Also, a military-backed civilian militia, begun under Marcos and notorious for its abuses, is being cleaned up and reduced, although many of its members have reappeared in anti-communist groups. A few of these vigilante groups, which include ex-guerrillas, are supported by the military. Although the groups are not widespread yet, some observers fear that they could get out of hand, resulting in the murder of anyone even suspected of being tied to the Communist Party.

But above all, the military finds itself operating in a new political climate. For one thing, there may now be the political will to defeat the insurgents, though both government and military leaders say the ``military option'' must be combined with other steps, such as land reform.

``Marcos never wanted to destroy the insurgency, only neutralize it,'' the Western diplomat said. Keeping the insurgency active, he said, helped Marcos to maintain US support and allowed him to repress opponents.

Aquino, on the other hand, is reluctant to hit the rebels as a whole, for the main reason that the military is incapable of doing so. The military is now expected to concentrate its efforts in select areas, which could lead to offensives in areas north and south of Manila, to prevent the nation's capital from being ``choked off.'' And the government is trying to arrange local cease-fires, especially on the southern island of Mindanao, where rebel leaders may buck orders from above to fight.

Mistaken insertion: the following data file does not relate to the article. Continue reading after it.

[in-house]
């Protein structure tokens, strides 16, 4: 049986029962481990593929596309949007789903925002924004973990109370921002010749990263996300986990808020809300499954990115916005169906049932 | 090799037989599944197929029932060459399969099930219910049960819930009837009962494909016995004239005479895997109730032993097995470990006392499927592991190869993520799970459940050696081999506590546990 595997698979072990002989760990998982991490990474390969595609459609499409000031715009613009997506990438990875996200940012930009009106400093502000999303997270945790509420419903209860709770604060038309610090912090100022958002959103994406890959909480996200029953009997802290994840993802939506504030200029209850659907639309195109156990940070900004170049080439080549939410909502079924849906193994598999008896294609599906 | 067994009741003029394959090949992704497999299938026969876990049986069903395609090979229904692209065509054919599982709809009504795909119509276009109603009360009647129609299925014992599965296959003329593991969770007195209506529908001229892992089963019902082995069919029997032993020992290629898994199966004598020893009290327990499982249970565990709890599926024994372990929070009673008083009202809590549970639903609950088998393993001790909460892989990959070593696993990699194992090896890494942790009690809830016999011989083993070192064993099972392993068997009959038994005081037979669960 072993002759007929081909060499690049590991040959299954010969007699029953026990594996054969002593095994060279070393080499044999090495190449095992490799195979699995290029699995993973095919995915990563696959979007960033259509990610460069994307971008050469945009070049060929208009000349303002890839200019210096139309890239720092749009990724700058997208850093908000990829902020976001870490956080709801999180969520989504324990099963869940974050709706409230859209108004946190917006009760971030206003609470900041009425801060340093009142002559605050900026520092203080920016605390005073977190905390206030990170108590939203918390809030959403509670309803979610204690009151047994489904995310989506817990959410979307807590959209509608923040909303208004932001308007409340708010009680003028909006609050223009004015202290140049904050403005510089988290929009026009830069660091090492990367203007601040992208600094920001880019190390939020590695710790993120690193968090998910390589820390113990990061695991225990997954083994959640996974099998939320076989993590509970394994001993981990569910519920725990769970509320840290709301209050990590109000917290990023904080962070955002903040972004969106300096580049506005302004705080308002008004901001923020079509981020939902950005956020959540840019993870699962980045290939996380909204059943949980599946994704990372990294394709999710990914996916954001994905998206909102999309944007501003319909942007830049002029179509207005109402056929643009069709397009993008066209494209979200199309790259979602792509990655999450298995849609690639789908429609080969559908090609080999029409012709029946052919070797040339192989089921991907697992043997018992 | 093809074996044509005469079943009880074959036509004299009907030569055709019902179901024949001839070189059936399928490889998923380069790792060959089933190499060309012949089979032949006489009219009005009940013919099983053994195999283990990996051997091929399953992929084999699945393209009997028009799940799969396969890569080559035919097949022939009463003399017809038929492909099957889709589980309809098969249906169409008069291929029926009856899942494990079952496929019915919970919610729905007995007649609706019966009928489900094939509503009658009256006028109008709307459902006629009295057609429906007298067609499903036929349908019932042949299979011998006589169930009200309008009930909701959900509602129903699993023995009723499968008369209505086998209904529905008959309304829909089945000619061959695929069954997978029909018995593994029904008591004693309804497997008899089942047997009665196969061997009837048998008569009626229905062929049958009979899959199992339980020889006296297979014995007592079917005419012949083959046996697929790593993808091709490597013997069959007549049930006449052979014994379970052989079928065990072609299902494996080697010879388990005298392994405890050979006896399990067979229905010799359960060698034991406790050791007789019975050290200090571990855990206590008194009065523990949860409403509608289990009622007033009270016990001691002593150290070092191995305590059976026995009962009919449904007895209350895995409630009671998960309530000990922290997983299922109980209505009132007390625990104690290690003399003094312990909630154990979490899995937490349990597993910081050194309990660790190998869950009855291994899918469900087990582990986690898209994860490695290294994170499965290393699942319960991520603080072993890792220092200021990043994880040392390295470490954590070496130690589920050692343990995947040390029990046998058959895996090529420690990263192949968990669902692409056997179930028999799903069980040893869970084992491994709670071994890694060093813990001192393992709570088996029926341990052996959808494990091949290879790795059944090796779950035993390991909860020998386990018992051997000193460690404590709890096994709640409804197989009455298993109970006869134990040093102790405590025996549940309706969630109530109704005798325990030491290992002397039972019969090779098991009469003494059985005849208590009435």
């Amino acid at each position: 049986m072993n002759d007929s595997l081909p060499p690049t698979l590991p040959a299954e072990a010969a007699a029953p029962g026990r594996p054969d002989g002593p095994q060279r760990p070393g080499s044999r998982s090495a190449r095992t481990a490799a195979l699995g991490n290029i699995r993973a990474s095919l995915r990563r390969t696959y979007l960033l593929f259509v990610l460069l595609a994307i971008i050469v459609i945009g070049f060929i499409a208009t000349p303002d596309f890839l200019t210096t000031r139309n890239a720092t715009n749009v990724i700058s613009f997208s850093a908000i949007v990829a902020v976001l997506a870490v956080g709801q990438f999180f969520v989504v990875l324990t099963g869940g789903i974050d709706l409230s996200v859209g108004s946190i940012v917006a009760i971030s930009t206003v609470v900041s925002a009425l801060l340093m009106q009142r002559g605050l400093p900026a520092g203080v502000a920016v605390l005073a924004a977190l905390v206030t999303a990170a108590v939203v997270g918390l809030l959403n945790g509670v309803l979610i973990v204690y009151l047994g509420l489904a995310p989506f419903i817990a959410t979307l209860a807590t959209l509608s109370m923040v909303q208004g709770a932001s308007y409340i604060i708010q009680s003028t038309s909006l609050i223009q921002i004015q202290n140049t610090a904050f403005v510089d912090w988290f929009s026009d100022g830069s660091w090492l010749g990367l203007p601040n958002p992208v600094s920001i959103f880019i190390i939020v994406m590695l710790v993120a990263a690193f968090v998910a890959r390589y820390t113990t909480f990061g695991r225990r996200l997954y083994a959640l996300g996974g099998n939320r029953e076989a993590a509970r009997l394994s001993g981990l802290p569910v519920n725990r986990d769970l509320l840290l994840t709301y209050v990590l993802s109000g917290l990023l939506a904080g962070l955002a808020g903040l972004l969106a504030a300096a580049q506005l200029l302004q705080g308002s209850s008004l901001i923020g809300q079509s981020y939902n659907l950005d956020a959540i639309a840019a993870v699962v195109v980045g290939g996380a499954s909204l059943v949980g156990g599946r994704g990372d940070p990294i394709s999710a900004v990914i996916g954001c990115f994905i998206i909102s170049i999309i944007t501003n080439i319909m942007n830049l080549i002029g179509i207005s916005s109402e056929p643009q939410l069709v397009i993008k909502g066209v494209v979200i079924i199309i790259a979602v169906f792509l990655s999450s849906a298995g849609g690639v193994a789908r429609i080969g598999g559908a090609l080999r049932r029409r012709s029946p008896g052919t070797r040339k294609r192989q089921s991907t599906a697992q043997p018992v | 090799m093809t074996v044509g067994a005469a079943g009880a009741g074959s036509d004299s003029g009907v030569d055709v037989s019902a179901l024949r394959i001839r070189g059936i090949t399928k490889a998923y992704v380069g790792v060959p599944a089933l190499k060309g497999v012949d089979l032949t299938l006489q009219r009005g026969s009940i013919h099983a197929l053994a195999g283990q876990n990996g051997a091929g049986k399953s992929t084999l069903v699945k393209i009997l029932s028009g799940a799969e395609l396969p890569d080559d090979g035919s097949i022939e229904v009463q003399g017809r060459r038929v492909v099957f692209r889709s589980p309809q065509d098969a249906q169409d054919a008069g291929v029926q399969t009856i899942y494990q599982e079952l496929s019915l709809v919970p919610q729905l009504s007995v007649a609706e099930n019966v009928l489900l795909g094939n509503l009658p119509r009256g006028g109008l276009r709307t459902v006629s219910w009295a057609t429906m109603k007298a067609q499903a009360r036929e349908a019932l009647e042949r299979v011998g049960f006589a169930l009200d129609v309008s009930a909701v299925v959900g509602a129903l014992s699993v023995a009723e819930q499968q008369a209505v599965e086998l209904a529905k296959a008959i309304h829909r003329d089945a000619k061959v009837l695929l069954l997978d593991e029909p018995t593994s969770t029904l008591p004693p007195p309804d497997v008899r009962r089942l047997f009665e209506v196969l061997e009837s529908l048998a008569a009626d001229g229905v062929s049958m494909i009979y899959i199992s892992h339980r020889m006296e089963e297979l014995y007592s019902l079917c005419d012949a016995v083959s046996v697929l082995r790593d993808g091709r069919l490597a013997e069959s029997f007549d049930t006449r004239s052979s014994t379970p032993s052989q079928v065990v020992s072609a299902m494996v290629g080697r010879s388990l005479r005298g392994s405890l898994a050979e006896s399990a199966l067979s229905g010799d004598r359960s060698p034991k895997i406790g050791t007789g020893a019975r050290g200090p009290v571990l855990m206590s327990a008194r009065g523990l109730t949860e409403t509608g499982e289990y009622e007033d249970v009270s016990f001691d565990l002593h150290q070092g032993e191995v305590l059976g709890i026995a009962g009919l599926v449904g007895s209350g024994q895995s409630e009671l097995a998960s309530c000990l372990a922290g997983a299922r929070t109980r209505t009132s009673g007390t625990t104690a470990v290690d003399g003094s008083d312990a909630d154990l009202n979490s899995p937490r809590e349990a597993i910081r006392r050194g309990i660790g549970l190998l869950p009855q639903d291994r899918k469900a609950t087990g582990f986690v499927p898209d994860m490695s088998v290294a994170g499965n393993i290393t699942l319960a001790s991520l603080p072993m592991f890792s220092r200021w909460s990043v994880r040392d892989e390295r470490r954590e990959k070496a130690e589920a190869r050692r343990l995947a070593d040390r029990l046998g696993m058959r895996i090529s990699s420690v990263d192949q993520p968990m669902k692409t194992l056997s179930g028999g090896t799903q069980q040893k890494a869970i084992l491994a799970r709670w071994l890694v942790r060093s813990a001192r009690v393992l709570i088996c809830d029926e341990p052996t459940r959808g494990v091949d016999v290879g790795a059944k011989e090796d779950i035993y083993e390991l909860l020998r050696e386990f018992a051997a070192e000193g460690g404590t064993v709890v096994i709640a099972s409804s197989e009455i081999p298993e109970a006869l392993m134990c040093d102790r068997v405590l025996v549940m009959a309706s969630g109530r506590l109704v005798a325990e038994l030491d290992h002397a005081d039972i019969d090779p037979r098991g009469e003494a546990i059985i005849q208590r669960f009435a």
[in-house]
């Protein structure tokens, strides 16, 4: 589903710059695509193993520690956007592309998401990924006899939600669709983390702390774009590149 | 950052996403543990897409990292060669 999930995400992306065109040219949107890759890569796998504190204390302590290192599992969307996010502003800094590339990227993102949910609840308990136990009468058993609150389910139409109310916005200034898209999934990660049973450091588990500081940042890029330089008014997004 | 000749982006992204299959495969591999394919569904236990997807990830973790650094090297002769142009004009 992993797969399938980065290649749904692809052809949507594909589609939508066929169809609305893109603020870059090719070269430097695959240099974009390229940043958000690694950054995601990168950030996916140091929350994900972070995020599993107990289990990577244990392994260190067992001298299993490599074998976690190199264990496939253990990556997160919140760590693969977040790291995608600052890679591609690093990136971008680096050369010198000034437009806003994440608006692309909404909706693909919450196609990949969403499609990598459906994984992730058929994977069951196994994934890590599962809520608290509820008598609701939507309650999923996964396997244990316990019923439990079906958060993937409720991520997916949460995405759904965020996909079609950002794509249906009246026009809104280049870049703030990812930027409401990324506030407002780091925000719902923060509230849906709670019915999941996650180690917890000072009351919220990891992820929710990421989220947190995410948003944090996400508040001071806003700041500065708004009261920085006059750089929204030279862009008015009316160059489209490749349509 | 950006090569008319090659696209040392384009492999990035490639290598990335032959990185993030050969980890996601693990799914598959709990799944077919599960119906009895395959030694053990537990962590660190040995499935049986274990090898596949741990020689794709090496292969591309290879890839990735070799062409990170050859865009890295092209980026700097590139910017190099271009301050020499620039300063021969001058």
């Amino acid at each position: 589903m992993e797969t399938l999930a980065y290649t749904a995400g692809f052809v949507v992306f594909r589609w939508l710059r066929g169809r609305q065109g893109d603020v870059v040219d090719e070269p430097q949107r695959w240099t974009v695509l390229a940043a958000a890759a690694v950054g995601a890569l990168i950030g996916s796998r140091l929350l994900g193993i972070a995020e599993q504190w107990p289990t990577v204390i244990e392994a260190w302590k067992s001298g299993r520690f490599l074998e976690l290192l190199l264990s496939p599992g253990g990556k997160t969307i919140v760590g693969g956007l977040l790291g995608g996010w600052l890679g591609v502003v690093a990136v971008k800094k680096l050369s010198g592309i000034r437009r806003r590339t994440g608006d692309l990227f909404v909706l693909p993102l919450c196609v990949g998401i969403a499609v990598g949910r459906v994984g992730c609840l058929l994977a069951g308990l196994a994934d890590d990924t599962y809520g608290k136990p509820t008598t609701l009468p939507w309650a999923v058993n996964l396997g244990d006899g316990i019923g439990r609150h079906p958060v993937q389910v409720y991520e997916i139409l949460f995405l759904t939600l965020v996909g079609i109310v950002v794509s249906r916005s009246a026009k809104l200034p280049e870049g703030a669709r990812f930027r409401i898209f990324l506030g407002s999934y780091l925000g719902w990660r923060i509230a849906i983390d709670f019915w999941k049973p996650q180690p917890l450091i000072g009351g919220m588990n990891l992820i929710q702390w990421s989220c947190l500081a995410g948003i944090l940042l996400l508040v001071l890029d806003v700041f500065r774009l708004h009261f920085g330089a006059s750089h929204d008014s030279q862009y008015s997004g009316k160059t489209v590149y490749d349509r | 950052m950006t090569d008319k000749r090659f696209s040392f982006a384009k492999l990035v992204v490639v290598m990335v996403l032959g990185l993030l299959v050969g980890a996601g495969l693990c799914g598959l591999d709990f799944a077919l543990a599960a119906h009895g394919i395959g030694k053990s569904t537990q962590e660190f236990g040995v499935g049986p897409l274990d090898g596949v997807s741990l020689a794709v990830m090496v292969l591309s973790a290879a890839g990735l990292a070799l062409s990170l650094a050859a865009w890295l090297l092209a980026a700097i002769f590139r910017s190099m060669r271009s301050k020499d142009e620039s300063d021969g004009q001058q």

Aquino has tried to accommodate the military's concerns recently. She met with officers close to Mr. Enrile; created a committee to investigate human rights abuses by the guerrillas (to balance a similar group created for military abuses); and, most significant of all, refused to make concessions to the communists in political talks that collapsed last month.

The communists themselves appear divided over tactics. Those with the upper hand in the party are the so-called ``militarists.'' They want to resume armed struggle, hoping it can bring back an abusive military and right-wing leaders, creating favorable conditions for revolution.

Opposing them internally is a group calling itself the ``rectificationists.'' They want to rectify past mistakes, such as the Communist Party's boycott of last February's presidential election, which helped bring Aquino to power. They believe the party must use the ``reformist'' Aquino government to win back pre-Aquino communist alliances with the middle class and intellectuals. The truce provided them the chance to test this political option. But the militarists, writing in a January party publication, called on their comrades to ``fight the ruling system.''

The militarists among the communists are banking on a Philippine military that will abuse and alienate civilians during search-and-destroy missions.

On Wednesday, Aquino called on soldiers ``to conduct themselves with honor and humanity against the enemy, and with utmost solicitude for the safety of our people.'' But in guerrilla warfare, soldiers will be hard pressed to tell the difference between peasants and rebels.